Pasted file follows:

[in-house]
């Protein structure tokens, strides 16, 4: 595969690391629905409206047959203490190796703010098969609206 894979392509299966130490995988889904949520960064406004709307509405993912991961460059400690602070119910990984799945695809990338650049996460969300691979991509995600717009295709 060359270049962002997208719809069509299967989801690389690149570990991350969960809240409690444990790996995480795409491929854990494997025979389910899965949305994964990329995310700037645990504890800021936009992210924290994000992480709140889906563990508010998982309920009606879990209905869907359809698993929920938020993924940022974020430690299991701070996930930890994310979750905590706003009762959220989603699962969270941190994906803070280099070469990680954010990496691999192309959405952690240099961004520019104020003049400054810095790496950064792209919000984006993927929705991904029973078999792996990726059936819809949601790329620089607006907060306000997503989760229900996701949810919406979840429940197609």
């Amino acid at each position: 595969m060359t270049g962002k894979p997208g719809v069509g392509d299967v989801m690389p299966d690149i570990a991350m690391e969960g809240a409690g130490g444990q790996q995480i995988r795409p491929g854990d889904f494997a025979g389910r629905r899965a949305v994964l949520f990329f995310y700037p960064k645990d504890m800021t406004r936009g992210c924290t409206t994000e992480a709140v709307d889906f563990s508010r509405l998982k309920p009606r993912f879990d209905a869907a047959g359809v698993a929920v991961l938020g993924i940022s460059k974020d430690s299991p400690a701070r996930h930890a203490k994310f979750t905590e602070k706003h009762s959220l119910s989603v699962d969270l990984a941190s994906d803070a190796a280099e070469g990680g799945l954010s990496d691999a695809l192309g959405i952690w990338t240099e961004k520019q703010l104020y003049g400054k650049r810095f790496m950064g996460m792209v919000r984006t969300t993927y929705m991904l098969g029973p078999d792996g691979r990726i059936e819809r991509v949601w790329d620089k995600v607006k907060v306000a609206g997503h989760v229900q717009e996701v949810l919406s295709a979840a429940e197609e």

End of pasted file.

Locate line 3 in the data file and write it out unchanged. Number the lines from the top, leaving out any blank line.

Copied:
């Amino acid at each position: 595969m060359t270049g962002k894979p997208g719809v069509g392509d299967v989801m690389p299966d690149i570990a991350m690391e969960g809240a409690g130490g444990q790996q995480i995988r795409p491929g854990d889904f494997a025979g389910r629905r899965a949305v994964l949520f990329f995310y700037p960064k645990d504890m800021t406004r936009g992210c924290t409206t994000e992480a709140v709307d889906f563990s508010r509405l998982k309920p009606r993912f879990d209905a869907a047959g359809v698993a929920v991961l938020g993924i940022s460059k974020d430690s299991p400690a701070r996930h930890a203490k994310f979750t905590e602070k706003h009762s959220l119910s989603v699962d969270l990984a941190s994906d803070a190796a280099e070469g990680g799945l954010s990496d691999a695809l192309g959405i952690w990338t240099e961004k520019q703010l104020y003049g400054k650049r810095f790496m950064g996460m792209v919000r984006t969300t993927y929705m991904l098969g029973p078999d792996g691979r990726i059936e819809r991509v949601w790329d620089k995600v607006k907060v306000a609206g997503h989760v229900q717009e996701v949810l919406s295709a979840a429940e197609e």